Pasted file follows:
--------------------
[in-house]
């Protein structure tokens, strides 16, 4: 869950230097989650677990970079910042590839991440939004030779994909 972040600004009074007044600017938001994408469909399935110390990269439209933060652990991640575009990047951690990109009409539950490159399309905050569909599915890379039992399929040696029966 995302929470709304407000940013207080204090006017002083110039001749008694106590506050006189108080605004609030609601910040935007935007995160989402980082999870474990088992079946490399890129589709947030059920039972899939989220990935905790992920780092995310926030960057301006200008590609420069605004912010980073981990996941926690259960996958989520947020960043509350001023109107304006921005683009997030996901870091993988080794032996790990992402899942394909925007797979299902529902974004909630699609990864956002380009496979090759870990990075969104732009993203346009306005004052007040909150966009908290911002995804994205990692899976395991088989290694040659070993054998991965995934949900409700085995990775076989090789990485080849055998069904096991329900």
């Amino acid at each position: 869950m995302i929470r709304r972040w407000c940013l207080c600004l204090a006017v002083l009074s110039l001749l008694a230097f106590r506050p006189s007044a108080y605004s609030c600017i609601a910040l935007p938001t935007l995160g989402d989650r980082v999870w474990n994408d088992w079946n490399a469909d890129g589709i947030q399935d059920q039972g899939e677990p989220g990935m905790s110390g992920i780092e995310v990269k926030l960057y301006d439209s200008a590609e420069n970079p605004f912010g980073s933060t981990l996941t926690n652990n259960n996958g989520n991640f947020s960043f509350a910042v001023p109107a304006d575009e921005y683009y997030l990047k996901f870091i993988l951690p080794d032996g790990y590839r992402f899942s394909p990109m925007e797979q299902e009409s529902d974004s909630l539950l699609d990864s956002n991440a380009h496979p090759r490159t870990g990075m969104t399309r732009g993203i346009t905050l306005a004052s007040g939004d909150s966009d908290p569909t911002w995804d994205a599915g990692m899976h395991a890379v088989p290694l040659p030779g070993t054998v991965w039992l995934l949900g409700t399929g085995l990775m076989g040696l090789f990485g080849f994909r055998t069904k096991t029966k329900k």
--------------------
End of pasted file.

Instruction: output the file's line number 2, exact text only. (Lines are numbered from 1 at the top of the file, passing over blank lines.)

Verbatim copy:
């Protein structure tokens, strides 16, 4: 869950230097989650677990970079910042590839991440939004030779994909 972040600004009074007044600017938001994408469909399935110390990269439209933060652990991640575009990047951690990109009409539950490159399309905050569909599915890379039992399929040696029966 995302929470709304407000940013207080204090006017002083110039001749008694106590506050006189108080605004609030609601910040935007935007995160989402980082999870474990088992079946490399890129589709947030059920039972899939989220990935905790992920780092995310926030960057301006200008590609420069605004912010980073981990996941926690259960996958989520947020960043509350001023109107304006921005683009997030996901870091993988080794032996790990992402899942394909925007797979299902529902974004909630699609990864956002380009496979090759870990990075969104732009993203346009306005004052007040909150966009908290911002995804994205990692899976395991088989290694040659070993054998991965995934949900409700085995990775076989090789990485080849055998069904096991329900």